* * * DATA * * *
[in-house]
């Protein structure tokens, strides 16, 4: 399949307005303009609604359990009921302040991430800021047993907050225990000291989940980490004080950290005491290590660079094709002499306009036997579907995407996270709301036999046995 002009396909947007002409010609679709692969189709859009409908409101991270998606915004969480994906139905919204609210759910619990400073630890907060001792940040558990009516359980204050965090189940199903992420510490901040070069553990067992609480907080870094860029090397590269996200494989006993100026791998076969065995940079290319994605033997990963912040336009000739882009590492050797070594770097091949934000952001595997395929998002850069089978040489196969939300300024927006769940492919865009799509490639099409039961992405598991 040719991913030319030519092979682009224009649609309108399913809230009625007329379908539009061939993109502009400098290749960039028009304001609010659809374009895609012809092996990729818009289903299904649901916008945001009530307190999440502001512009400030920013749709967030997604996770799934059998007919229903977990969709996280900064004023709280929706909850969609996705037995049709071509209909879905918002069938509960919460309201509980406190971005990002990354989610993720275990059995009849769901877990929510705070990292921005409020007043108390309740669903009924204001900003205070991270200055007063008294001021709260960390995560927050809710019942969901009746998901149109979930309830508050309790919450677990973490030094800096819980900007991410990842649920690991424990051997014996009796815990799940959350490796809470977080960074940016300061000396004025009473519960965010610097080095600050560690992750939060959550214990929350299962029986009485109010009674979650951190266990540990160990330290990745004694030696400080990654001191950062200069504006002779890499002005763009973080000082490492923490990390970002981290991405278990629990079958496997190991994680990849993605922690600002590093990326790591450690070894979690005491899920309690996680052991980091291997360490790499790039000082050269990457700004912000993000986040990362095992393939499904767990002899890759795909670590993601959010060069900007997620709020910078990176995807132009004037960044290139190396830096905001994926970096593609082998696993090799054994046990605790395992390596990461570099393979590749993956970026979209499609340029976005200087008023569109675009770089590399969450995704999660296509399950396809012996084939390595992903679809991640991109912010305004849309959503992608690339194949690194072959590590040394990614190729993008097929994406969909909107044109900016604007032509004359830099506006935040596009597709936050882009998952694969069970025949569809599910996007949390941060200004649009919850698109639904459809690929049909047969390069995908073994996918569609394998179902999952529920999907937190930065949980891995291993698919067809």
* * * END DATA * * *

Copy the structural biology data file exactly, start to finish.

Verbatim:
[in-house]
């Protein structure tokens, strides 16, 4: 399949307005303009609604359990009921302040991430800021047993907050225990000291989940980490004080950290005491290590660079094709002499306009036997579907995407996270709301036999046995 002009396909947007002409010609679709692969189709859009409908409101991270998606915004969480994906139905919204609210759910619990400073630890907060001792940040558990009516359980204050965090189940199903992420510490901040070069553990067992609480907080870094860029090397590269996200494989006993100026791998076969065995940079290319994605033997990963912040336009000739882009590492050797070594770097091949934000952001595997395929998002850069089978040489196969939300300024927006769940492919865009799509490639099409039961992405598991 040719991913030319030519092979682009224009649609309108399913809230009625007329379908539009061939993109502009400098290749960039028009304001609010659809374009895609012809092996990729818009289903299904649901916008945001009530307190999440502001512009400030920013749709967030997604996770799934059998007919229903977990969709996280900064004023709280929706909850969609996705037995049709071509209909879905918002069938509960919460309201509980406190971005990002990354989610993720275990059995009849769901877990929510705070990292921005409020007043108390309740669903009924204001900003205070991270200055007063008294001021709260960390995560927050809710019942969901009746998901149109979930309830508050309790919450677990973490030094800096819980900007991410990842649920690991424990051997014996009796815990799940959350490796809470977080960074940016300061000396004025009473519960965010610097080095600050560690992750939060959550214990929350299962029986009485109010009674979650951190266990540990160990330290990745004694030696400080990654001191950062200069504006002779890499002005763009973080000082490492923490990390970002981290991405278990629990079958496997190991994680990849993605922690600002590093990326790591450690070894979690005491899920309690996680052991980091291997360490790499790039000082050269990457700004912000993000986040990362095992393939499904767990002899890759795909670590993601959010060069900007997620709020910078990176995807132009004037960044290139190396830096905001994926970096593609082998696993090799054994046990605790395992390596990461570099393979590749993956970026979209499609340029976005200087008023569109675009770089590399969450995704999660296509399950396809012996084939390595992903679809991640991109912010305004849309959503992608690339194949690194072959590590040394990614190729993008097929994406969909909107044109900016604007032509004359830099506006935040596009597709936050882009998952694969069970025949569809599910996007949390941060200004649009919850698109639904459809690929049909047969390069995908073994996918569609394998179902999952529920999907937190930065949980891995291993698919067809």